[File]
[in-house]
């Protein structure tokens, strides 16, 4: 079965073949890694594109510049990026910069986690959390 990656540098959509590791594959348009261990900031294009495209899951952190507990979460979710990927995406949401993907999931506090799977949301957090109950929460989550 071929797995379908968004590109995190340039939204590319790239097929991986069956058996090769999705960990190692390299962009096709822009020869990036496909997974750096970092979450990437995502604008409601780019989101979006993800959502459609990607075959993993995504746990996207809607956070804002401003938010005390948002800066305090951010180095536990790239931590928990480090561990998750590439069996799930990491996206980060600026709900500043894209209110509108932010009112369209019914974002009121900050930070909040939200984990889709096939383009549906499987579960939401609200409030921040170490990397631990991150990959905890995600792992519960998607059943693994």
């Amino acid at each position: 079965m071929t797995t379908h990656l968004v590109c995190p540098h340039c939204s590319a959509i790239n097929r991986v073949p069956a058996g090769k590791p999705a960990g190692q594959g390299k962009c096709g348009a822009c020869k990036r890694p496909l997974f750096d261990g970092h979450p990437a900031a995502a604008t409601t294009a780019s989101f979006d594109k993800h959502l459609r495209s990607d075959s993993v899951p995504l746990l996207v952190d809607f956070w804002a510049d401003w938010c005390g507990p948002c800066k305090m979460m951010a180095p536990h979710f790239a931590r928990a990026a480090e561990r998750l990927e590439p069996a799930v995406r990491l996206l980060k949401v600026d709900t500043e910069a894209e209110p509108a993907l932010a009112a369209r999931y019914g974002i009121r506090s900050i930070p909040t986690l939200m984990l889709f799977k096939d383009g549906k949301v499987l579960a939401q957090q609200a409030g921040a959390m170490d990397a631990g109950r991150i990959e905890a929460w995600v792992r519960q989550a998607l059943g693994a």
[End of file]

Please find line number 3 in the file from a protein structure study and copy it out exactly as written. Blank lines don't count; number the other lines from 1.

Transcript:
């Amino acid at each position: 079965m071929t797995t379908h990656l968004v590109c995190p540098h340039c939204s590319a959509i790239n097929r991986v073949p069956a058996g090769k590791p999705a960990g190692q594959g390299k962009c096709g348009a822009c020869k990036r890694p496909l997974f750096d261990g970092h979450p990437a900031a995502a604008t409601t294009a780019s989101f979006d594109k993800h959502l459609r495209s990607d075959s993993v899951p995504l746990l996207v952190d809607f956070w804002a510049d401003w938010c005390g507990p948002c800066k305090m979460m951010a180095p536990h979710f790239a931590r928990a990026a480090e561990r998750l990927e590439p069996a799930v995406r990491l996206l980060k949401v600026d709900t500043e910069a894209e209110p509108a993907l932010a009112a369209r999931y019914g974002i009121r506090s900050i930070p909040t986690l939200m984990l889709f799977k096939d383009g549906k949301v499987l579960a939401q957090q609200a409030g921040a959390m170490d990397a631990g109950r991150i990959e905890a929460w995600v792992r519960q989550a998607l059943g693994a």